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Understanding Bipolar Disorder -- Treatment

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Nondrug Treatments of Depression

Whilemedications are the first line of treatment for bipolar disorder, ongoing psychotherapy is important to help patients understand and accept the personal and social disruptions of past episodes and better cope with future ones. Several specific forms of psychotherapy have been shown to help speed recovery and improve functioning in bipolar disorder, including cognitive-behavioral therapy, interpersonal/social rhythm therapy, family therapy, and group therapy. In addition, because denial is often a problem -- sticking with medications can be especially tricky in adolescence -- routine psychotherapy helps patients stay on their medications. 

Electroconvulsive therapy (ECT) is sometimes used for severely manic or depressed patients and for those who don't respond to medication or for those women who, while pregnant, experience symptoms. Because it acts quickly, it can also help patients who are considered to be at high risk for committing suicide. ECT fell out of favor in the 1960s, but the procedure has been greatly refined since then. The patient is first anesthetized and a muscle relaxant is given. Then, a small electric current is passed through electrodes placed on the scalp to produce a grand mal seizure of short duration -- less than one minute. During the course of ECT treatments -- usually two to four weeks -- lithium and other mood stabilizers are sometimes discontinued to minimize side effects, and then resumed after completion of the treatment.

The newer types of nonpharmocological treatments of depression are:

  • VNS (Vagus or Vagal Nerve Stimulation) involves implantation of a device that sends electrical signals to the vagus nerve in order to treat depression.
  • TMS (Transcranial Magnetic Stimulation) is a procedure which involves the use of an electromagnetic coil to create electrical currents and stimulate nerve cells in the mood centers of the brain as a treatment for depression.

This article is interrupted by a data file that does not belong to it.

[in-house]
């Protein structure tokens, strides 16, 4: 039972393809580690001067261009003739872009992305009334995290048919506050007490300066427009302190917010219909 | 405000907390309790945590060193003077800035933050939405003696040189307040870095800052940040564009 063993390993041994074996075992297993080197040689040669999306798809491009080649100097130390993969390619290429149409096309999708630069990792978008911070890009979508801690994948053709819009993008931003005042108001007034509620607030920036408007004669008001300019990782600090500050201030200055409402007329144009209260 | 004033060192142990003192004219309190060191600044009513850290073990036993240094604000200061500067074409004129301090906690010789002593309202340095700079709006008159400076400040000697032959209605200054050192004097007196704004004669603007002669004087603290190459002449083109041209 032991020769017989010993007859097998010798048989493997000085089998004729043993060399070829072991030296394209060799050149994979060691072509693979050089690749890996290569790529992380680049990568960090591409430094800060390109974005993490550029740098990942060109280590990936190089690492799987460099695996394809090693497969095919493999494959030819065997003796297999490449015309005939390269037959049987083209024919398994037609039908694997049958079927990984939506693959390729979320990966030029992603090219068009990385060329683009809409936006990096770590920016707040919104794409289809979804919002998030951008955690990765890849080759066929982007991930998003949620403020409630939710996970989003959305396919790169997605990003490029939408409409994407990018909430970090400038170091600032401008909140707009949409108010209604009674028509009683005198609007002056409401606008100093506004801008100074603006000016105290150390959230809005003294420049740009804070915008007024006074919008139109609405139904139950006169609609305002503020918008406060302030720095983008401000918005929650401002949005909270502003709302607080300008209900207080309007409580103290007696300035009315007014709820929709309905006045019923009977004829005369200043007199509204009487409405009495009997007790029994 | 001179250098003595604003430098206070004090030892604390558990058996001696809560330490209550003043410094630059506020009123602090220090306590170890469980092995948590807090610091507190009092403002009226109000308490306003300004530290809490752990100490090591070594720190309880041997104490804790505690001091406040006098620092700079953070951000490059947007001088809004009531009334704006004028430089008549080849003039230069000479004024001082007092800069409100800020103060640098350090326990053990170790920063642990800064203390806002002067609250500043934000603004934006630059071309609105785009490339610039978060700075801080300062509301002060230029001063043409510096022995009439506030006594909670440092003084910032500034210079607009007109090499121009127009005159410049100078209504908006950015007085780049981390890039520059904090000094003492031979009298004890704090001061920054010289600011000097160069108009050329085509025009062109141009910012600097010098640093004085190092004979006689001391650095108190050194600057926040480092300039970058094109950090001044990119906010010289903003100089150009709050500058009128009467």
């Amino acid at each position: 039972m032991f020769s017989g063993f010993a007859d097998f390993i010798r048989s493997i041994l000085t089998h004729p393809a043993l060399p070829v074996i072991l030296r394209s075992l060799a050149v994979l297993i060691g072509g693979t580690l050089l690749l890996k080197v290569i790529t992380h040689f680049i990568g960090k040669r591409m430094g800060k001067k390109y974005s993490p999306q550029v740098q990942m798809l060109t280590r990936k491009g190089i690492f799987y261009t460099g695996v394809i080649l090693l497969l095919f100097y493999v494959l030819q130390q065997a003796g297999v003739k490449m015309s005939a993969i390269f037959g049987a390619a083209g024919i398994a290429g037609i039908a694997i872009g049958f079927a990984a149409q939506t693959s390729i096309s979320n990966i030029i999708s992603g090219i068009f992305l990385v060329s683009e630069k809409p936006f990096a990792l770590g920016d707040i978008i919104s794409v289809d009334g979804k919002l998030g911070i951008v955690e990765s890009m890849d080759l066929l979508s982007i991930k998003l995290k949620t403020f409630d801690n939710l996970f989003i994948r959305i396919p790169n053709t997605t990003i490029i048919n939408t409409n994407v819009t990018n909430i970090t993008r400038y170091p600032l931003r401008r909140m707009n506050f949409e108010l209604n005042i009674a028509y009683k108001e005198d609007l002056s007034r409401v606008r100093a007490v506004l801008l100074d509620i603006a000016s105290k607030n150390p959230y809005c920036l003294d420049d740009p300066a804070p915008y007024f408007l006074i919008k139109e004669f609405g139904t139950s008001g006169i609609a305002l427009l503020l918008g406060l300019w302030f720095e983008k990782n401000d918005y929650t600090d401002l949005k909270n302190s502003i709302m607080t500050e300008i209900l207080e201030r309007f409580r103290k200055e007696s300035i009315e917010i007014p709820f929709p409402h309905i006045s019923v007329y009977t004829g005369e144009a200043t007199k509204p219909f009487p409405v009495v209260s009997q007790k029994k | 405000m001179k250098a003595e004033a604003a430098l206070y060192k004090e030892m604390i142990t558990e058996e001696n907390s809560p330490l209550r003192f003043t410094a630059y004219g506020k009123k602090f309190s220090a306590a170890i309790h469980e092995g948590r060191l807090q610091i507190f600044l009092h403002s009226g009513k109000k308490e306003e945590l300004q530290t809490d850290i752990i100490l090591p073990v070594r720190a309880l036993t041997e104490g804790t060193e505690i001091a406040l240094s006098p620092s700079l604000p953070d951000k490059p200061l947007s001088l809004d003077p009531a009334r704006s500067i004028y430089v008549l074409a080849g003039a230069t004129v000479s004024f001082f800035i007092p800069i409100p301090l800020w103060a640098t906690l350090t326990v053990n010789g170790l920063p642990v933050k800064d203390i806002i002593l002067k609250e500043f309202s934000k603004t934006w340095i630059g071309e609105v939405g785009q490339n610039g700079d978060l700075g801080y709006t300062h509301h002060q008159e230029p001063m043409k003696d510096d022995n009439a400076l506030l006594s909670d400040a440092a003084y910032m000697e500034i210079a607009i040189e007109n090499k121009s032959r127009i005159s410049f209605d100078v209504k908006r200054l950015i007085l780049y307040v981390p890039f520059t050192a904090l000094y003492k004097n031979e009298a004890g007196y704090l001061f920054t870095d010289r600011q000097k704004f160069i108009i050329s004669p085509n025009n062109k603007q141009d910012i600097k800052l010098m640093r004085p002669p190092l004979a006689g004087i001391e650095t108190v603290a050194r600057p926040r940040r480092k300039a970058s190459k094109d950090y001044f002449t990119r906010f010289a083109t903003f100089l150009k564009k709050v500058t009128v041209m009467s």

• Light therapy has proved effective as an additional treatment when bipolar disorder has a connection to seasonal affective disorder. For those people who usually become depressed in winter, sitting for 20 minutes to 30 minutes a day in front of a special light box with a full-spectrum light can effectively treat their depression.

 

Home Remedies for Bipolar Disorder

If someone you live with has bipolar disorder, maintain a calm environment, particularly when that person is in a manic phase. Keep to regular routines for daily activities -- sleeping, eating, and exercise. Adequate sleep is very important in preventing the onset of episodes. Avoid excessive stimulation. Parties, animated conversation, and long periods of watching television or videos can exacerbate manic symptoms.

IMPORTANT! Help and Support

In the manic phase of bipolar disorder, patients may engage in risky activities, such as fast driving or certain risky sports. They should be monitored and prevented from taking chances, especially in a car. Drinks and foods containing caffeine -- tea, coffee, cola, and chocolate -- should be limited in the manic phase. Avoid alcohol at all times. It is very important for a patient experiencing manic symptoms to receive prompt psychiatric assessment. Family members may need to contact the doctor, because oftentimes patients in a manic or hypomanic episode have little insight into their illness and may refuse treatment. But prompt intervention, including possible medication adjustments at an early point in an episode, may prevent further problems and the need for hospitalization.

WebMD Medical Reference

Reviewed by Joseph Goldberg, MD on April 10, 2014
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